In some ancient culture, I once read, soon-to-be fathers lie down beside their spouses and howl as their wives give birth, thereby taking upon themselves some mysterious dose of their lover's travail. I don't know that's true. It's just what I read.
I did no moaning myself. At the birth of our two children, to call myself involved would be a stretch--well, a lie. Even though we'd done all the Lamaze exercises--pillows and breathing and timing and soothsaying--when the moment finally came and I stood there beside her, even though I think I held her hand in mine, I didn't feel at all like a participant in the process, more like a criminal.
An old friend--female--once told me that if men would really like to know what childbirth is like, it's not all that difficult: just take your upper lip, she said, and pull it back over your forehead. That's all I need to know.
Some warm and wonderful couples, I know, manage to share the pain and joy, the pangs of childbirth, and do so triumphantly, dutiful hubby recording every last glorious moment on flip video ultra series camcorders. Some beloved husbands are teammates, guides, honey-throated sweet-talkers; but when my wife had our two children, any perception of the two of us being one flesh was just so much hooey. I was useless, like some say, as teats on a bull.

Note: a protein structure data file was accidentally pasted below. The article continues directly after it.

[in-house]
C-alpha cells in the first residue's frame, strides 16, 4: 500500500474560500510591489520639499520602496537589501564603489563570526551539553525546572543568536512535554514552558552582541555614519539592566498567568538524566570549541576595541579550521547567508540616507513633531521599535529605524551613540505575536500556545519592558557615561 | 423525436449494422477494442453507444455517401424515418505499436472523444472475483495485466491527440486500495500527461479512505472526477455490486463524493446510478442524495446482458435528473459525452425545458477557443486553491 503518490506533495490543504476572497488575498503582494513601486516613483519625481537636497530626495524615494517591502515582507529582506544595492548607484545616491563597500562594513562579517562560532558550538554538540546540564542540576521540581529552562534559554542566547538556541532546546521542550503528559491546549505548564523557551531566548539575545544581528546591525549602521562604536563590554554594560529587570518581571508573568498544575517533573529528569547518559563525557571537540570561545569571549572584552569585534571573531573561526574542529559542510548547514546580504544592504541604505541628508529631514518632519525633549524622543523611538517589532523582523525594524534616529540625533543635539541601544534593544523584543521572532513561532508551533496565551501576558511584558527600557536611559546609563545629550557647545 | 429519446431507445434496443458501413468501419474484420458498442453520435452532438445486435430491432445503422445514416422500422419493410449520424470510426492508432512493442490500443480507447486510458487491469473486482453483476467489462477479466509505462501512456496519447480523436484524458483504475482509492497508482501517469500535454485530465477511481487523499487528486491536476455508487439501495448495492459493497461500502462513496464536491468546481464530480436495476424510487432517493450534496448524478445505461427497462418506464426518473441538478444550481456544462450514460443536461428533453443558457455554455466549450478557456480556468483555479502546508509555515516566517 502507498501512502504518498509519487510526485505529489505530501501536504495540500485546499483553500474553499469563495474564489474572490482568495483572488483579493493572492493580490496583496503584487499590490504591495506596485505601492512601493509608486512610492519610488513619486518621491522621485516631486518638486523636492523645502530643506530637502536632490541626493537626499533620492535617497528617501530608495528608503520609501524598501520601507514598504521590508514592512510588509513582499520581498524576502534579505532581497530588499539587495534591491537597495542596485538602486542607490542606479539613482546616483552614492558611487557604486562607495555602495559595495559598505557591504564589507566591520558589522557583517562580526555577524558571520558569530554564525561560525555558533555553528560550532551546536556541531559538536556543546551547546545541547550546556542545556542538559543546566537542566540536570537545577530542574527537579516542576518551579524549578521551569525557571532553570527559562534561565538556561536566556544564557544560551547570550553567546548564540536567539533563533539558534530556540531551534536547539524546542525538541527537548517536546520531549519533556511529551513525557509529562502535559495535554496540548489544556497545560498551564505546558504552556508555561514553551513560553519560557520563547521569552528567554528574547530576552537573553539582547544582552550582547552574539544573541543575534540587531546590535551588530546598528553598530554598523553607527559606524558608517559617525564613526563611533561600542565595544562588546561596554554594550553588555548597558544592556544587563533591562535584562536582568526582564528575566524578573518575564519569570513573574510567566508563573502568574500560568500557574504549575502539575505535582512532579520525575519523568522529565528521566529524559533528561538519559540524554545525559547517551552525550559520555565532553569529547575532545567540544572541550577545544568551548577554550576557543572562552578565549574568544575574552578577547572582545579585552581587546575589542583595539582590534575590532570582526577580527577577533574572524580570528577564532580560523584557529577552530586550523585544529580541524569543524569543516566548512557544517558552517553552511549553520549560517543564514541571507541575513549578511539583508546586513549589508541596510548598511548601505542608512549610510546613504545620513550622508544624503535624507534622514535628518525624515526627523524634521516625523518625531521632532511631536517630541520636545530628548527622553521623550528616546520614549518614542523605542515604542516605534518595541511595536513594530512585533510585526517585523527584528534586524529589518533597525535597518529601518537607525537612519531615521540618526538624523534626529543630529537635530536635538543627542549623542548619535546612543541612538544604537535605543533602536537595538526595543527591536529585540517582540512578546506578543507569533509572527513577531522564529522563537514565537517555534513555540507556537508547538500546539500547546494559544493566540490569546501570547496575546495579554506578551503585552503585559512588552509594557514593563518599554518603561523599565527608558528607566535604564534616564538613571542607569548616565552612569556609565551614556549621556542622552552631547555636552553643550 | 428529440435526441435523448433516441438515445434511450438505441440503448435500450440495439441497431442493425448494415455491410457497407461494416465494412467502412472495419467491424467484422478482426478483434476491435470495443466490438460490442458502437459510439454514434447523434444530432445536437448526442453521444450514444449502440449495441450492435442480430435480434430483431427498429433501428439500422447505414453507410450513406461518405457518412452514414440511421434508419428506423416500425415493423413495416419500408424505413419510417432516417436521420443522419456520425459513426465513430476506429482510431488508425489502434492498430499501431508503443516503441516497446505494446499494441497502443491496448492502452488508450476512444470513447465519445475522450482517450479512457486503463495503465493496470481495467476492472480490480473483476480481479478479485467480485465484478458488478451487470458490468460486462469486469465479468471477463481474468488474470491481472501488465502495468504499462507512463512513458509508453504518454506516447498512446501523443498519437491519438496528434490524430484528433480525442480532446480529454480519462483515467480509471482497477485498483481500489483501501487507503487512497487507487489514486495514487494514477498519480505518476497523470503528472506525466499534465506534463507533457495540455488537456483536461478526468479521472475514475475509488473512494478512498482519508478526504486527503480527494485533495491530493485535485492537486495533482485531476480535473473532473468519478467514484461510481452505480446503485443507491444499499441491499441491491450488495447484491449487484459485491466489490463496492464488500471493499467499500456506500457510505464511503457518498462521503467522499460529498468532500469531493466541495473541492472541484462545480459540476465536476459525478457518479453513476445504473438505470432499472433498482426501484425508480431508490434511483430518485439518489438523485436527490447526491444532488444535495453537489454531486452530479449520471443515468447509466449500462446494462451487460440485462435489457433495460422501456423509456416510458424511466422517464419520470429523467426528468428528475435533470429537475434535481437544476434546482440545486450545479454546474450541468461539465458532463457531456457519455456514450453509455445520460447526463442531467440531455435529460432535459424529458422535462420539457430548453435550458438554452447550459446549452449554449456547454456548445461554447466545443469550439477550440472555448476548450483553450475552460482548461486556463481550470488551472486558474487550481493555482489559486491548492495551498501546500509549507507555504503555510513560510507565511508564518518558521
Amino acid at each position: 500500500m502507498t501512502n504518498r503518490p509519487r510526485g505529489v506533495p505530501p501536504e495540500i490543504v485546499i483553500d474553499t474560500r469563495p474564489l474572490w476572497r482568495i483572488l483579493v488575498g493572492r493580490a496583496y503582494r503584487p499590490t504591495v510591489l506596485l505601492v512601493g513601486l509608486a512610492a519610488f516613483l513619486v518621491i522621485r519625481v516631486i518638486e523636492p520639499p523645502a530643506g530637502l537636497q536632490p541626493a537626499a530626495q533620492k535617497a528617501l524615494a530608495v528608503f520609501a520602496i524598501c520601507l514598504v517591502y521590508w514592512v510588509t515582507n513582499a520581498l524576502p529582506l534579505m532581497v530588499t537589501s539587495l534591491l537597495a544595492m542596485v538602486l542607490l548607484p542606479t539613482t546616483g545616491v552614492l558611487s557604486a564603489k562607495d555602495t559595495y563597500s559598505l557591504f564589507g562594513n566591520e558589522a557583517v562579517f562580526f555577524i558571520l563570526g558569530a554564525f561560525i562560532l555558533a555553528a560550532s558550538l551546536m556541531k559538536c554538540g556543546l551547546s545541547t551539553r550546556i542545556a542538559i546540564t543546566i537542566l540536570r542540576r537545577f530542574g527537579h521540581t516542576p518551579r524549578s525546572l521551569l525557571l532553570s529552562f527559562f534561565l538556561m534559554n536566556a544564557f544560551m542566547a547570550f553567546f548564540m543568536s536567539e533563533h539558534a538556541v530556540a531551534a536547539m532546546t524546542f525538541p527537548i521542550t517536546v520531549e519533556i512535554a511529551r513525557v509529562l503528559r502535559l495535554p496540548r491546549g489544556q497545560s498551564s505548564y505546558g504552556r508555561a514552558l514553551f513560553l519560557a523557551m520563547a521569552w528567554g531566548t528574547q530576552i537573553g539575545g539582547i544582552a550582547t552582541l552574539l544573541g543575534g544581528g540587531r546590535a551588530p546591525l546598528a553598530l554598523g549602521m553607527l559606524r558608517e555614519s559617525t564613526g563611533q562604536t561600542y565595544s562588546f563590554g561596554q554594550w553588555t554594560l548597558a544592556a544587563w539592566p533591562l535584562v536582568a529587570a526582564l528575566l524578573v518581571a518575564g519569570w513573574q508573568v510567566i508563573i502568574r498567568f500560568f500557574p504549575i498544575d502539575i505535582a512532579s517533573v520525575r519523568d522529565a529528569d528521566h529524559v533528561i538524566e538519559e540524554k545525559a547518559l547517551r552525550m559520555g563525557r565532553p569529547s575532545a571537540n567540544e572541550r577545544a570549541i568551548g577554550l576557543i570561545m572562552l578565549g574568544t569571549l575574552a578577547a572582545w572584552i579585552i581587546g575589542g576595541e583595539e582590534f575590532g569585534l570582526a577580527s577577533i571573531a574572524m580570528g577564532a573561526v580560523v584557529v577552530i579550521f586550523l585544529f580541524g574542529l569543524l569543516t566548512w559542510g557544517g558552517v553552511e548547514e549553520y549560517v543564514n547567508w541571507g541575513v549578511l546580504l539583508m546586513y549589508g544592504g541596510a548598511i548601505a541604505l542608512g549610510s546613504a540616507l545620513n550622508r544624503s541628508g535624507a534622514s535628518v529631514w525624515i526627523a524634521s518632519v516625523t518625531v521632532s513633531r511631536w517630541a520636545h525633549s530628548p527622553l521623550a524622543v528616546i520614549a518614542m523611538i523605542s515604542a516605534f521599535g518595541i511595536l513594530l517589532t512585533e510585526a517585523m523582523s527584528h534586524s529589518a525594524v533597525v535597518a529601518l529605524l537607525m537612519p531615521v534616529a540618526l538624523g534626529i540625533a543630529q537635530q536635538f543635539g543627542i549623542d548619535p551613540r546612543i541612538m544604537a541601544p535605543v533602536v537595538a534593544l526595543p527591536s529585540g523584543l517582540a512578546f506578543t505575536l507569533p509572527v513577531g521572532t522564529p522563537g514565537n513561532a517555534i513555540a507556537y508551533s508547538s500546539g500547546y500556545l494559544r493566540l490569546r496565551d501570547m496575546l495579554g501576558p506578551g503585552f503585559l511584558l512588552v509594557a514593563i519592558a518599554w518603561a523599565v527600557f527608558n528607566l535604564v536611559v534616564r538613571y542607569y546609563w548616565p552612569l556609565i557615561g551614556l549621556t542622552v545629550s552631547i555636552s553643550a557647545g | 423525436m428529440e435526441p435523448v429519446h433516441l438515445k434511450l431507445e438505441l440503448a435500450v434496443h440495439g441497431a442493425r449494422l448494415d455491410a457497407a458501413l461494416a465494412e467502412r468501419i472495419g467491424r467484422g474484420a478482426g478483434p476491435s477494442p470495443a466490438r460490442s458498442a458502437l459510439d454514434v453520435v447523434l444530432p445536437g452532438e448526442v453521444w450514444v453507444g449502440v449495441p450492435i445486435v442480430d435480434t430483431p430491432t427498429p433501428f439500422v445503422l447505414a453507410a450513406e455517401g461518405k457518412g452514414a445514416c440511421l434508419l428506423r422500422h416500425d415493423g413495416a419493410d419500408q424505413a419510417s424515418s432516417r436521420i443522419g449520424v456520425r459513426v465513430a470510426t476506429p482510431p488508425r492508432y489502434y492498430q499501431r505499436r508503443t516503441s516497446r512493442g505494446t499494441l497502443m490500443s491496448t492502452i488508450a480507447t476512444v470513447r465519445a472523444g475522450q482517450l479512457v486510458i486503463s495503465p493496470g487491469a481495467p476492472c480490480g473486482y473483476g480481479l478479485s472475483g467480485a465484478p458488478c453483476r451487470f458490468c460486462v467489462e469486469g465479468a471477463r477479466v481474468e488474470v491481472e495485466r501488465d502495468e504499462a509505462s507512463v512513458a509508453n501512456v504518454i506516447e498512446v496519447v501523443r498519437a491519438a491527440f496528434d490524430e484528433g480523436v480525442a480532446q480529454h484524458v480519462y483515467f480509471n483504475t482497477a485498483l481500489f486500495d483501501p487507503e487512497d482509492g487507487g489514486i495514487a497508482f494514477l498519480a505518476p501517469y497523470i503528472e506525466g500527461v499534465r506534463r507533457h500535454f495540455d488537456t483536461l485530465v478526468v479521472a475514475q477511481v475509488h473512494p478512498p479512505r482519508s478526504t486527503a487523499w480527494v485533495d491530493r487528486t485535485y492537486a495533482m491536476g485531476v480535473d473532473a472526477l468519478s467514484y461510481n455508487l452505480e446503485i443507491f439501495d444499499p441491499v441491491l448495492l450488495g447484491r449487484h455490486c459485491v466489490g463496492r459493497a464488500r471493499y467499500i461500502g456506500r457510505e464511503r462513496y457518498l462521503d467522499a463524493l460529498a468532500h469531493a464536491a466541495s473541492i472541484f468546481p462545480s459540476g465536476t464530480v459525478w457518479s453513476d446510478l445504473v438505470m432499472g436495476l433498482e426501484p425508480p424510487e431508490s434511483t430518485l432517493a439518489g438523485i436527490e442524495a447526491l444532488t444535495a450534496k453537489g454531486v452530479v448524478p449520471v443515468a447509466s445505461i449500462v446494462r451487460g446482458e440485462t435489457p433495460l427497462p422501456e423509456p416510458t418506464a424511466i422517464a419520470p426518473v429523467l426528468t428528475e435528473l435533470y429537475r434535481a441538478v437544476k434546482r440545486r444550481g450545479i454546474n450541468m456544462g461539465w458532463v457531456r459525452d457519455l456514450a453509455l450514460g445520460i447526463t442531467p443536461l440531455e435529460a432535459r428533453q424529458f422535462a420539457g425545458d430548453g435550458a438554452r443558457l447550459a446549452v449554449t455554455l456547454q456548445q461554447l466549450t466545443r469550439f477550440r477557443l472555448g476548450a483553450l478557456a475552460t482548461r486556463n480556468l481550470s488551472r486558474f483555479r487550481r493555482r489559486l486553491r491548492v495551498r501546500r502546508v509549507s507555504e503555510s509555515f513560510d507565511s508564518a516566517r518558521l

Tomorrow, God willing, I'll be a grandfather again. It's a boy, and we pray he's got all his fingers and toes. I won't be sitting on pins and needles as I was that day in Phoenix when my daughter was born, nor will I be as anxious as I was when my daughter's first--our first grandchild--made her worrisome debut in Bellingham, Washington. But right now I'm still, well, expectant, I guess I might say--expectant and worried, a little.
So this morning's thanks is for my daughter, whose last few weeks haven't been any more sweet than those unending early nauseous weeks were. She's about to do something half the world knows absolutely nothing of, something profoundly primary and vastly beyond my imagination, something that literally will change our lives forever--she'll have a baby. They will--she and her husband. Because he'll be there too, probably just as much a spectator as I ever was--and just as humbled.
This morning, I'm thankful for our daughter. And worried. And anxious. And expectant.
What a great word--we're all prayerfully expectant.